The cry of the Christian world is "The Bible, the Bible," but who will believe it? who will believe that Jesus is the Christ, that he is the Son of God and the express image of his Father? But a few will believe these things, and yet the salvation that Jesus has purchased will reach the whole human family and save, in a kingdom or in some place where they will enjoy to the extent of their capacity, those who reject not the Gospel and despise not the Savior. Those who set at naught the counsels of God are the only ones the Gospel will not reach and save in a kingdom. But who will go into the celestial kingdom? Those who obey the Gospel of the Son of God, and then walk in all humility before the Lord and keep his commandments in all things. They are the ones who will enter in at the strait gate. Jesus said, "Strait is the gate and narrow is the way that leads to life"—that is our translation; the original is, "that leads to the lives"—"and few there be that find it; while broad is the gate and wide is the way that leads to destruction, and many there be that go in thereat." Many will there be who will miss receiving the blessings and being caught up with Christ in the air, and being saved in the presence of the Father and the Son, that now anticipate enjoying the glory, excellency and exaltation which God has prepared for the faithful.
The inquiry arises with a great many, "What are you going to do with all the rest of the human family, are you going to send them to hell?" I will answer the question as Joseph once did when a person asked him, "Will everybody be damned except the Latter-day Saints?" "Yes," said Joseph, "and many of them, unless they take a different course from what they are now taking." Who will be saved in the celestial kingdom, and go into the presence of the Father and Son? Those only who observe the whole law, who keep the commandments of God—those who walk in newness of life, observe all his precepts and do his will. Are we going to send all the rest to hell? Not the sectarian hell, pardon the expression. The wicked, we are told, will be turned into hell, with all the nations that forget God, and that is very true. But where is hell? Read for yourselves. What is hell? Read for yourselves. You may call it hell, hades, or the world of spirits. It is where Jesus went and preached to the spirits in prison. All who have not received the Gospel, who have
not had the advantages resulting from strict obedience to the ordinances, are there subject to the evil power, to the principle of death. There they will reside who have denied the Lord Jesus Christ; but they will be resurrected and will receive their bodies again; but blessed and holy is he on whom the second death hath no power. On many it will have power; but what proportion of the whole human family from the days of Adam to the last born on the earth will become angels of the devil and will reap the wrath of God and endure it for ever and ever, it is not for me to say; but none will, save those who have sinned against the Holy Ghost. Who is able to do this? that is the question. I will tell you of one man who could have committed this sin.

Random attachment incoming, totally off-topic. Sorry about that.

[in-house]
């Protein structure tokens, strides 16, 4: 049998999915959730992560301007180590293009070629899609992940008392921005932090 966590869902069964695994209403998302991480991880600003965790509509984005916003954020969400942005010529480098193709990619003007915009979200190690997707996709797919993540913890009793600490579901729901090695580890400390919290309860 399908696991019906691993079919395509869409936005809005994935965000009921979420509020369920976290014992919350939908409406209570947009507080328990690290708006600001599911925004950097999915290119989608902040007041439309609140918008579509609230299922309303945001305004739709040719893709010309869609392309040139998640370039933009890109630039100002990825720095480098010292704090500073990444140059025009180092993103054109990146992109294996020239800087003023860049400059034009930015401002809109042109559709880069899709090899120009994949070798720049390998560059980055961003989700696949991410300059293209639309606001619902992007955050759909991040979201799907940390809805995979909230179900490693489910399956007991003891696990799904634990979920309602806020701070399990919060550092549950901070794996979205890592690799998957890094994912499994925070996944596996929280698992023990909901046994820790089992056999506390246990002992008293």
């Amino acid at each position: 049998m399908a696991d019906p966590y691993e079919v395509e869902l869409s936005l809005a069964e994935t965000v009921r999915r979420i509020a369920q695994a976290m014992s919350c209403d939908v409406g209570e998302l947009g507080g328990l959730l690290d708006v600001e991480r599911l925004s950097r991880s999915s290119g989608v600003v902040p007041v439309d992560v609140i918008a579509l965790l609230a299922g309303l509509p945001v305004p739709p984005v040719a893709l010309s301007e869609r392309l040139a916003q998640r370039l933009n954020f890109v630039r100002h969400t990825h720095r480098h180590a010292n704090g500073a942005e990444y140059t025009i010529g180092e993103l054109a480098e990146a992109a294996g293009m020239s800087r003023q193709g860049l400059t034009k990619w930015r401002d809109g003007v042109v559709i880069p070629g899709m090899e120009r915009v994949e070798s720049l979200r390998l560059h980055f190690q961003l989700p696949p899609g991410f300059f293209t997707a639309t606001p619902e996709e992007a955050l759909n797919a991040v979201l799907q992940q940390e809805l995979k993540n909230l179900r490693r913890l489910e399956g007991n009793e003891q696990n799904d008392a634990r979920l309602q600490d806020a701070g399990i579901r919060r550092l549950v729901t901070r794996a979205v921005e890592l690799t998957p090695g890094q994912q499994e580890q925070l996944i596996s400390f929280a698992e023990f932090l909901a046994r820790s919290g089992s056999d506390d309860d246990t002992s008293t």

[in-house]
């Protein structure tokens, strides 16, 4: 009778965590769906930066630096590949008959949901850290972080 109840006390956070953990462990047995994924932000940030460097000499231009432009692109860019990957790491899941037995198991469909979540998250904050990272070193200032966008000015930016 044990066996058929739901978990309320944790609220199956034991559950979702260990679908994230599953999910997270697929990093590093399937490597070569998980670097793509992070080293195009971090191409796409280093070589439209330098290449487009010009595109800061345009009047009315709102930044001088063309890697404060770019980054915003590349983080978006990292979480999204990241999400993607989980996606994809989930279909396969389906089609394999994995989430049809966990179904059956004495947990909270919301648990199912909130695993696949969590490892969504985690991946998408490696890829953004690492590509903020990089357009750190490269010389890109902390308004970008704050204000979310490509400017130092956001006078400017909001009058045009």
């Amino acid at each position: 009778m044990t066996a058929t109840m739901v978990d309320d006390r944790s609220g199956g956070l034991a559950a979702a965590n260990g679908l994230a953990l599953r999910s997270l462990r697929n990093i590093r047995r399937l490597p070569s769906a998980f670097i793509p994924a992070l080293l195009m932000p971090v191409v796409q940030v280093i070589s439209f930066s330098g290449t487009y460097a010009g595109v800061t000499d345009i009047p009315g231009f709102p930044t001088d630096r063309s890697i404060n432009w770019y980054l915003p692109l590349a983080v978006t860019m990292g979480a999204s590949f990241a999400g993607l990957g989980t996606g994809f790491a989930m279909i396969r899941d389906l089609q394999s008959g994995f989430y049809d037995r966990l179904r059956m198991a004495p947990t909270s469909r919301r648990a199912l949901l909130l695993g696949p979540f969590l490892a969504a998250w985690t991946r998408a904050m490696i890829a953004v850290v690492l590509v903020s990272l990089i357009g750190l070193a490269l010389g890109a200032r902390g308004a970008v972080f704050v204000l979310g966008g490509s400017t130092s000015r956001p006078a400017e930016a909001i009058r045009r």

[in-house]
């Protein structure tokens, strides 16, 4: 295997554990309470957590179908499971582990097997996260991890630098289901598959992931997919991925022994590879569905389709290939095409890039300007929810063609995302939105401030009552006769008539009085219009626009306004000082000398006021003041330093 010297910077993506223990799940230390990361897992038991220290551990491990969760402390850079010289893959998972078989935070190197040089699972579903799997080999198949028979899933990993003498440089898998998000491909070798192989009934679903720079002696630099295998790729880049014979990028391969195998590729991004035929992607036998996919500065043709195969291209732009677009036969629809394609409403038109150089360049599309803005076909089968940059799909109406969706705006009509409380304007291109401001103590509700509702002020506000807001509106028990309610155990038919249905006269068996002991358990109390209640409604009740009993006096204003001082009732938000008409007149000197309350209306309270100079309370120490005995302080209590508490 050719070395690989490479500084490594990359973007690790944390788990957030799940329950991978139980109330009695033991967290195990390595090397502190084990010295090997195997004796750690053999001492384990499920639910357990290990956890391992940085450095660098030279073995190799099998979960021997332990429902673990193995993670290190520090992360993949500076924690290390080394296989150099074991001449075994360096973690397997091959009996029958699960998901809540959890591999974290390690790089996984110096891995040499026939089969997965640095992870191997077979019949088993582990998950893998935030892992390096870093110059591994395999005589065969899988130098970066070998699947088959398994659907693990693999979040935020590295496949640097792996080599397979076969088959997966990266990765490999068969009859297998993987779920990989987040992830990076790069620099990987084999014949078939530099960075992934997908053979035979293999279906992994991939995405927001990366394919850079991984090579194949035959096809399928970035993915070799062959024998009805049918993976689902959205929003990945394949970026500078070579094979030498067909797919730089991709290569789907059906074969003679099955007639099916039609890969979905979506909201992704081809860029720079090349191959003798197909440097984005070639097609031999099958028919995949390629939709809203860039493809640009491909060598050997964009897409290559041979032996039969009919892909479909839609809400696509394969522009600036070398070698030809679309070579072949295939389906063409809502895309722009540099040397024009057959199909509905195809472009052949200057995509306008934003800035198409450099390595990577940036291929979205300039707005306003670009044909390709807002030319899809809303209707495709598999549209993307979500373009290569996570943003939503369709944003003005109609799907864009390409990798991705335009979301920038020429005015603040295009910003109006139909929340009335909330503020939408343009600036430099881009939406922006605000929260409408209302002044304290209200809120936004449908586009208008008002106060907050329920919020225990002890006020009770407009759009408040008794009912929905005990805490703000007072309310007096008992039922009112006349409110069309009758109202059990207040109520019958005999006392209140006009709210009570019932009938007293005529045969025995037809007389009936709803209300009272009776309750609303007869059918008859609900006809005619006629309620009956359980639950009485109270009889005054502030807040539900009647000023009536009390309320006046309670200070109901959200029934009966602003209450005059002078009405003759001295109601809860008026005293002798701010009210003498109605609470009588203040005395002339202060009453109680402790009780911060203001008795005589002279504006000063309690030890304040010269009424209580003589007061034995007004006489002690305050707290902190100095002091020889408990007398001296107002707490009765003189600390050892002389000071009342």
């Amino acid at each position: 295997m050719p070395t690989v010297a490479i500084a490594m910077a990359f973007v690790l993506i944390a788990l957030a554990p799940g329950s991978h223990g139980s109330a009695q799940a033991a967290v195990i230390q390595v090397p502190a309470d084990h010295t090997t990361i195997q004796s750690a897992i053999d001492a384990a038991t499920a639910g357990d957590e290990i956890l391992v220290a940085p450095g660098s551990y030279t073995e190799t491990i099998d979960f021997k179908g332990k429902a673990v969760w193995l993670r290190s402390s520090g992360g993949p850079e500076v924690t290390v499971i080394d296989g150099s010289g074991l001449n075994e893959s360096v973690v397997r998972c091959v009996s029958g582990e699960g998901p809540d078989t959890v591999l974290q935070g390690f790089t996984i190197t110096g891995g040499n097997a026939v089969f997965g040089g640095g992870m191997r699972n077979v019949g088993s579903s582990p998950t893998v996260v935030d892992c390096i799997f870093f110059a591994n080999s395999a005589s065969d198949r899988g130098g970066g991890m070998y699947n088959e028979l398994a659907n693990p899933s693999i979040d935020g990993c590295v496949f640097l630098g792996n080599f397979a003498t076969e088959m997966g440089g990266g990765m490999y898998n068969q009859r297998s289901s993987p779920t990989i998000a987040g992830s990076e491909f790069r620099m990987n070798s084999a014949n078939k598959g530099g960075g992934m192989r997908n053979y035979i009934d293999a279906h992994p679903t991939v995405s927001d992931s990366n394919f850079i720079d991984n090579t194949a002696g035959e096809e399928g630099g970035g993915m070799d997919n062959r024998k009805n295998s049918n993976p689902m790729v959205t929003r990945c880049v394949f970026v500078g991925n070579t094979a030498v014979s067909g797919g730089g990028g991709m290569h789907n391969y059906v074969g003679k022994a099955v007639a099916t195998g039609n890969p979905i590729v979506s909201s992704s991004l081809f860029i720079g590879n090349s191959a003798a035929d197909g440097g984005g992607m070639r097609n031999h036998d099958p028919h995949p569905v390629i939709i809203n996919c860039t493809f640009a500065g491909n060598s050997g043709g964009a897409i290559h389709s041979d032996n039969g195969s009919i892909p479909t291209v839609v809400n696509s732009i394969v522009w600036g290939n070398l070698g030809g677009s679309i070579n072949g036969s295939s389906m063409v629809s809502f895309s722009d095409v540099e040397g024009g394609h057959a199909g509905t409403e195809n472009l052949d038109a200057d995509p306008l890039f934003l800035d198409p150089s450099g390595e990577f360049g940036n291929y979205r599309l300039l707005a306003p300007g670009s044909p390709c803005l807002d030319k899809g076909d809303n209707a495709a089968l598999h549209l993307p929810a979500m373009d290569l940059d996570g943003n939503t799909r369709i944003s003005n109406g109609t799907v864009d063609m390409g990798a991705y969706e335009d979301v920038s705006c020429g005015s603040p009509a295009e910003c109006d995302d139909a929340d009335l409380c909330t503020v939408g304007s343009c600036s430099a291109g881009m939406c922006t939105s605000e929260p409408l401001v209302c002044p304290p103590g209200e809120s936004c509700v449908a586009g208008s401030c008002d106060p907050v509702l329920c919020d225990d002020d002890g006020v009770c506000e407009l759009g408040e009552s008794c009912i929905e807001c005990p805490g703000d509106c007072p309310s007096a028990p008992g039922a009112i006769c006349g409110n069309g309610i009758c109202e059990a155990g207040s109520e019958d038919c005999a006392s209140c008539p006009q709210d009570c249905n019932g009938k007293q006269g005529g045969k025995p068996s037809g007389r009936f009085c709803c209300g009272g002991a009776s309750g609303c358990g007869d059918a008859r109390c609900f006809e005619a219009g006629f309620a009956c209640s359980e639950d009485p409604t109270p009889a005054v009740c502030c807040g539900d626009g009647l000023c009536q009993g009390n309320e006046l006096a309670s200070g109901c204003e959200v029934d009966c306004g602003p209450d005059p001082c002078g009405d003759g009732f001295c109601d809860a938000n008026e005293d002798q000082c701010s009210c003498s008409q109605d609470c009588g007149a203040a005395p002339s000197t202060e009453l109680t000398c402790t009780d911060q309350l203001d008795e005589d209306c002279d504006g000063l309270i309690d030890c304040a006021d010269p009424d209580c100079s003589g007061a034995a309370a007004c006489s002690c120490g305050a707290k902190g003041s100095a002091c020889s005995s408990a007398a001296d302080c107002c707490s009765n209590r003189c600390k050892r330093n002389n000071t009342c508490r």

We read in the days of the Apostles of a certain man named Cornelius, a devout man and one who worshipped the Lord according to the light he possessed. As he was once praying in his house, the Holy Ghost fell upon him, and he and his household rejoiced exceedingly. What was the word of the Lord to Cornelius under these circumstances? Was it "You are saved, you are just right, you can build up churches, you can show the people that they can be saved, and can receive the Holy Ghost without the laying on of hands?" No, the word of the Lord to Cornelius was, "Send men to Joppa, and call for one Simon, whose surname is Peter; he lodgeth with one Simon a tanner, whose house is by the seaside; he shall tell thee what thou oughtest to do." Cornelius sent to Joppa, and just before his messengers reached the house at which Simon lodged, he had had a vision in which a sheet descended from heaven, in which were all manner of beasts and creeping things of the earth; and a voice said, "Rise, Peter, kill and eat." But Peter said, "Not so, Lord, for I have never eaten anything common or unclean." And the voice said unto him, "What God hath cleansed, that call not thou common." At that time the Gospel had been given to the Jews only, and Peter and his brethren had the idea that it was not for the Gentiles; but this vision was as much as to say, "I want to open your eyes and show you that the Gentiles as well as the Jews are to receive and participate in the blessings of the Gospel. Just as Peter awoke from his vision there came a rap at the door and the messengers of Cornelius inquired for him, and made known to him their errand, and he and some of his brethren went down and conversed with Cornelius, and while doing so the Spirit of God rested on them so powerfully that they glorified God. The Jews who were with Peter commenced, "Take care, Peter, we do not like this; we do not understand that the Gentiles are to have the Gospel. The Savior is the Savior of the Jews; Jesus was the king of the Jews only and not the king of the Gentiles." Peter commanded them to be still. Said he, "Do you not see the pouring out of the Spirit just as on the Day of Pentecost, these people speaking with new tongues and prophecying;" and said he, seeing that this is the case, "Can any man forbid water that these should not be baptized, which have received the Holy Ghost as well as we." Cornelius, if he had rejected the testimony of Peter, would have been led to reject the Holy Ghost, which had fallen upon him, and been lost.